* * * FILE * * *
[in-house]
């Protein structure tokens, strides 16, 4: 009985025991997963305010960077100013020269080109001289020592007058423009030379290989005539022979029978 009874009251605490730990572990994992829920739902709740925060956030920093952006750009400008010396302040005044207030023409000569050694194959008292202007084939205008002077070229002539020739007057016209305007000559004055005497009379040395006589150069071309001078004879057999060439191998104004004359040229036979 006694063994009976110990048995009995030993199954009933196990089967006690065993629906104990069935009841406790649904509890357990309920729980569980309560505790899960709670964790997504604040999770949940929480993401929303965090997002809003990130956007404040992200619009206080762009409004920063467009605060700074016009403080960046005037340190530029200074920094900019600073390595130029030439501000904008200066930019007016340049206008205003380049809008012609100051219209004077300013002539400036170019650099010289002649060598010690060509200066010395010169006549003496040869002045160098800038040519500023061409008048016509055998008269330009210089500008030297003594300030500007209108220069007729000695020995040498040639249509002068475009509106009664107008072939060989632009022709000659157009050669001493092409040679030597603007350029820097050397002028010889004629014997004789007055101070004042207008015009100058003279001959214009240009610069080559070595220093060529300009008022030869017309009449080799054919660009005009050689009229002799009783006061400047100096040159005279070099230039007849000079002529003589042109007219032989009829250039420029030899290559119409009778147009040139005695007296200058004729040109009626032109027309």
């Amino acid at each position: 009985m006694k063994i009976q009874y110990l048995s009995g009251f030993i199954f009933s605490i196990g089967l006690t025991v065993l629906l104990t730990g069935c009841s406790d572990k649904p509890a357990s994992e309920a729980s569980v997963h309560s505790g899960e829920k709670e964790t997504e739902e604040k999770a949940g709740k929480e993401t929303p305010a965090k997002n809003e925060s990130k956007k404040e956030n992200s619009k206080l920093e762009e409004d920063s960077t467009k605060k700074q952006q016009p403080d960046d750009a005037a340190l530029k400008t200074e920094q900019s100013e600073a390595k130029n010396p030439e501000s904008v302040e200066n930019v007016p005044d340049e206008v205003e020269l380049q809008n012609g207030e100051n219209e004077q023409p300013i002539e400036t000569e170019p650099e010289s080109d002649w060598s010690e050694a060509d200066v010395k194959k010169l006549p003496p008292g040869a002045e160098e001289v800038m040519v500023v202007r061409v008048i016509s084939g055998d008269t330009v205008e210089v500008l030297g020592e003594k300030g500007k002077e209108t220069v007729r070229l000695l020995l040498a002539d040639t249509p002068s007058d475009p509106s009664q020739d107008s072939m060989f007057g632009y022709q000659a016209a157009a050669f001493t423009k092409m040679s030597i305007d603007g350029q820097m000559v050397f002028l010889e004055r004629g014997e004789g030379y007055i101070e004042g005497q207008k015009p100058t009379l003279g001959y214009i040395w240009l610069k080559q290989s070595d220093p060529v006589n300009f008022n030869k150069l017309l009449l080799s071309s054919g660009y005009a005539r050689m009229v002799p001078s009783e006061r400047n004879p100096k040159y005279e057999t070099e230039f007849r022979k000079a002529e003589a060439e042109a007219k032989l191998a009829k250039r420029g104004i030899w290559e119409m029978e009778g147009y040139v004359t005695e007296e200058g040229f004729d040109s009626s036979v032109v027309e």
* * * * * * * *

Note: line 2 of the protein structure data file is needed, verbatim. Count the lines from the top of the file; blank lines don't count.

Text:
């Protein structure tokens, strides 16, 4: 009985025991997963305010960077100013020269080109001289020592007058423009030379290989005539022979029978 009874009251605490730990572990994992829920739902709740925060956030920093952006750009400008010396302040005044207030023409000569050694194959008292202007084939205008002077070229002539020739007057016209305007000559004055005497009379040395006589150069071309001078004879057999060439191998104004004359040229036979 006694063994009976110990048995009995030993199954009933196990089967006690065993629906104990069935009841406790649904509890357990309920729980569980309560505790899960709670964790997504604040999770949940929480993401929303965090997002809003990130956007404040992200619009206080762009409004920063467009605060700074016009403080960046005037340190530029200074920094900019600073390595130029030439501000904008200066930019007016340049206008205003380049809008012609100051219209004077300013002539400036170019650099010289002649060598010690060509200066010395010169006549003496040869002045160098800038040519500023061409008048016509055998008269330009210089500008030297003594300030500007209108220069007729000695020995040498040639249509002068475009509106009664107008072939060989632009022709000659157009050669001493092409040679030597603007350029820097050397002028010889004629014997004789007055101070004042207008015009100058003279001959214009240009610069080559070595220093060529300009008022030869017309009449080799054919660009005009050689009229002799009783006061400047100096040159005279070099230039007849000079002529003589042109007219032989009829250039420029030899290559119409009778147009040139005695007296200058004729040109009626032109027309």